We reached Sonamarg and saw many a happy tourists enjoying the scenic beauty of the Valley. Sonamarg was like mini-Switzerland minus the Swiss accounts! Deodars lined the river lowing alongside the road which was surprisingly motorable and good. On the way we had chai and pakoras served with courtesy by the local stall owner.
At Sonamarg the landscape was covered with snow and greenery sprouted on the ridges. An ideal ground for winter sports. Bus loads of people had come here to enjoy sports which only the pristine surface of the snowcover could provide. Luckily for us an army recce team was going up to Zoji la to assess the condition of the road. So we joined the convoy. Suddenly the scene changed from breathtaking to awe inspiring. Barren mountains with dry and loose rocks overpowered us. The road became rough and patchy due to the winter snow. Nothing much to do except clutch my heart at every bump and hair pin turn. If one looked out of the car window the sheer drop to the bottom made one giddy. We got stuck in a minor avalanche for a couple of hours. But the members of the convoy and their commanding officer instilled lot courage in me. These men did it almost everyday, I could surely do it once. So I put up false bravado for my kids sake and impress upon my hubby that I was enjoying the trip. He was very enthusiastic about it all.
Anyway we safely crossed all dangerous patches, Captain More (where we performed a little puja) et al. Its amazing how we venerate our heroes who become our guardian angels through the thick and thin of army life. I guess it’s the deep rooted belief in the protection provided by these angels that an army man is able to serve in the toughest of terrains.
There was no break in the monotony of the locale except white patches of snow which too were melting. And then we reached Zoji la. I had read about this pass in Geography books (may be History too)but seeing and passing through was totally a different experience. Here the terrain opened up a bit. Flat plain covered under a deluge of snow. Even the Army and GREF settlements were snowed under. The road had been cleared for the summer traffic and driving on it flanked by walls of snow several feet tall was an extraordinary feeling.
And then I heard my husband mention Tiger Hill. It jolted me out of my open-mouthed wonder. He pointed it out in the distance. It was definitely a tiger of a hill and surely only a tiger could wrench it out the enemy’s control. We had reached Dras. On the roadside were the signs bearing the names of the landmarks where the war was fought. But this was not where a war could be fought and won. The treacherous mountains provided no scope for battlefields. And surely no one could fight a war on the rocky slopes. But our men had fought one on these very slopes and won it too. They had taken the arduous journey by road (which we just did) and then bravely faced the enemy perched on the peaks like vultures. The lion hearts of the Indian Army had successfully wrenched their balding necks. The battle which the Kargil heroes fought in these mountains would silence the most vociferous critics of the Army if all of them were herded to this place and made to take a trekking expedition.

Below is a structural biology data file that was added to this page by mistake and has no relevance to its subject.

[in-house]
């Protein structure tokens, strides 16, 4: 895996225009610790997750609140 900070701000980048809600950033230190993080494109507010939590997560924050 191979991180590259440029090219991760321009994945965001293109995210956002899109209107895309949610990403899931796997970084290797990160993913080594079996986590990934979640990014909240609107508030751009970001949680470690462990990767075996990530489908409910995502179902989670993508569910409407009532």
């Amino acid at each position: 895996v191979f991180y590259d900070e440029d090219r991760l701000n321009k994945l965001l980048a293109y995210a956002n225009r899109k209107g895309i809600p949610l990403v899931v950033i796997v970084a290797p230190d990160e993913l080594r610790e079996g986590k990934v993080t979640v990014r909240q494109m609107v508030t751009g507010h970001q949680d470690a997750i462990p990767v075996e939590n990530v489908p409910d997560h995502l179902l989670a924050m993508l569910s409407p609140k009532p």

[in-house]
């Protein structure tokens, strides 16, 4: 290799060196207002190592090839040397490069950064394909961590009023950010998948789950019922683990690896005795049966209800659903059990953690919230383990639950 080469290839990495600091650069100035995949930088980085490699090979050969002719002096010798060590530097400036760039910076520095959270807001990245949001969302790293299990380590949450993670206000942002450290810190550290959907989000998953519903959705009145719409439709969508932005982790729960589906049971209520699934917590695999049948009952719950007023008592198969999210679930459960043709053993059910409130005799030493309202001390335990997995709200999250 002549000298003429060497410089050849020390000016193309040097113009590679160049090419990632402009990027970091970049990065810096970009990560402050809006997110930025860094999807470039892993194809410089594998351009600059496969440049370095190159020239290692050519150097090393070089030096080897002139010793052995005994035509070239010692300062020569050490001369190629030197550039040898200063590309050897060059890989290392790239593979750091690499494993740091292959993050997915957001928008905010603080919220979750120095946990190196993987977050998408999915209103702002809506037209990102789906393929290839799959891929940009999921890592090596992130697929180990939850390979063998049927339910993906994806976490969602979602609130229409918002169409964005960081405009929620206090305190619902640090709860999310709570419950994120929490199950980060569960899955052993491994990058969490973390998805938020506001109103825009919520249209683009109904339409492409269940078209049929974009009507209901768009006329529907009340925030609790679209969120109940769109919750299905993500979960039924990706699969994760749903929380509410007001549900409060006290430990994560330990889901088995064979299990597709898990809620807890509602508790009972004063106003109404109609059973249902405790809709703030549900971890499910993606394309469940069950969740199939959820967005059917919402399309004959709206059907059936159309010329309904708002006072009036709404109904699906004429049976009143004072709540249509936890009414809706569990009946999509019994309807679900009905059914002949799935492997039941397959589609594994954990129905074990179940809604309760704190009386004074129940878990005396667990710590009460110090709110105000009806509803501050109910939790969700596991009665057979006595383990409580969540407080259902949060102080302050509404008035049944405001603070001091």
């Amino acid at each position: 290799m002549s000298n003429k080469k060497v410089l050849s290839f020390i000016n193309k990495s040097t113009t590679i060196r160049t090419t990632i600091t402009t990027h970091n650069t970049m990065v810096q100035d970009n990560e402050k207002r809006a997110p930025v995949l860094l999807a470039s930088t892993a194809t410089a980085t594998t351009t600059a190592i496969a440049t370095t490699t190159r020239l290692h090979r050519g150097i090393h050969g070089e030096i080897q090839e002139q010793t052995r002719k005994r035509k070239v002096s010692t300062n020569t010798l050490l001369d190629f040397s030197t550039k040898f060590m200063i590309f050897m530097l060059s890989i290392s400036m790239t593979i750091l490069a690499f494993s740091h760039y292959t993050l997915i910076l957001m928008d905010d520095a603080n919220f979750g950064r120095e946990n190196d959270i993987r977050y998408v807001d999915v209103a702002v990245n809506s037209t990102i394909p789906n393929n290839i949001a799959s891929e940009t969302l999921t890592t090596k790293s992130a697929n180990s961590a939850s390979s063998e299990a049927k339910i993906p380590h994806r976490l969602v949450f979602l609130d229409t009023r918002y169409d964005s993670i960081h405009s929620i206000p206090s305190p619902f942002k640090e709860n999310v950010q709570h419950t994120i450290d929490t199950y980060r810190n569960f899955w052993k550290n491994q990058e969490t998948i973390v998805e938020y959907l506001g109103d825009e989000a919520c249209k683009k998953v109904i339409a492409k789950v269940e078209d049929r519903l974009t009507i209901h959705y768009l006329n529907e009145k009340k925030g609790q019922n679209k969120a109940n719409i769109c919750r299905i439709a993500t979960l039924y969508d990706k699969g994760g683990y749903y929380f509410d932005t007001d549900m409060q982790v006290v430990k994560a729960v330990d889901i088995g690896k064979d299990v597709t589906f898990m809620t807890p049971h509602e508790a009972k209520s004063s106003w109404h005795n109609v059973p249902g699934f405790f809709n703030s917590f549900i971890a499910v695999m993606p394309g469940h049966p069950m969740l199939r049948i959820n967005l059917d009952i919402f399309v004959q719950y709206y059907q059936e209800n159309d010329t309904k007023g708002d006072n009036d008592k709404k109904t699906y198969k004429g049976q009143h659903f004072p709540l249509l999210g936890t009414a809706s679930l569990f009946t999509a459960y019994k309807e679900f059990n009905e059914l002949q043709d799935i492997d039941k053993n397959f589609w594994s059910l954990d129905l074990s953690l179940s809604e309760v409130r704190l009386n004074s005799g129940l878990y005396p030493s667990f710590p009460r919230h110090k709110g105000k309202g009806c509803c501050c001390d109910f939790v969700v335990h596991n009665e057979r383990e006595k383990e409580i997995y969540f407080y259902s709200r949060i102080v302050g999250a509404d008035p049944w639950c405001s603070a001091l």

With a heart swollen with pride and a silent prayer for those who had attained martyrdom here, all my misgivings about the Kargil posting started melting away. The closer we came to Kargil the surer I became of the futility of my initial fears regarding this posting. It was in fact an honour to be a part of 8 Mtn Div and breathe in the air where our young officers and jawans had laid down their lives to protect the sanctity of our Motherland. It all sounds very melodramatic and over the top (OTT) but this is exactly how a true Indian would and should feel.
A small town ensconced in the seasonal greenery of summers and white snow of winters surrounded by bare mountains is where the Army is serving its Nation and its people. The poplar and apricot trees with wild flowering bushes lend some colour to the barren landscape in summers. The sparkling water of the Suru river add a sense of calm. On the contrary winters are long and harsh. But beauty doesn’t leave kargil even under the cover of snow. The temperature dips to negative depths. If you hang out clothes to dry they become like roasted poppadums in no time. Water drops falling from the corrugated roofs cling to each other and form icicles which are sometimes a meter long. Imagine a whole series of these icicles hanging from the roof. They add another dimension to the severity of the season. When fresh snow falls its like a silent cottony rendition of a heavenly symphony. Snow flakes fall on everything that’s ugly and equally beautiful. It’s a great leveler in a way. Everything comes under a white blanket to be gradually revealed at the onset of summers.
The scenic beauty, the tough terrain, harsh climate and the spirits of the war heroes wipes out all the doubts that had taken root in my mind at 11.30 that night. Today as my husband serves his tenure here in Kargil feel fortunate to have been able to put aside trunk loads of doubts and trepidations. Political compulsions notwithstanding, an armyman wins through sheer strength of will power and an indomitable spirit. Proud to call myself an army wife who remains a pillar of strength for her partner through everything that life in the Army offers…… then that’s another story!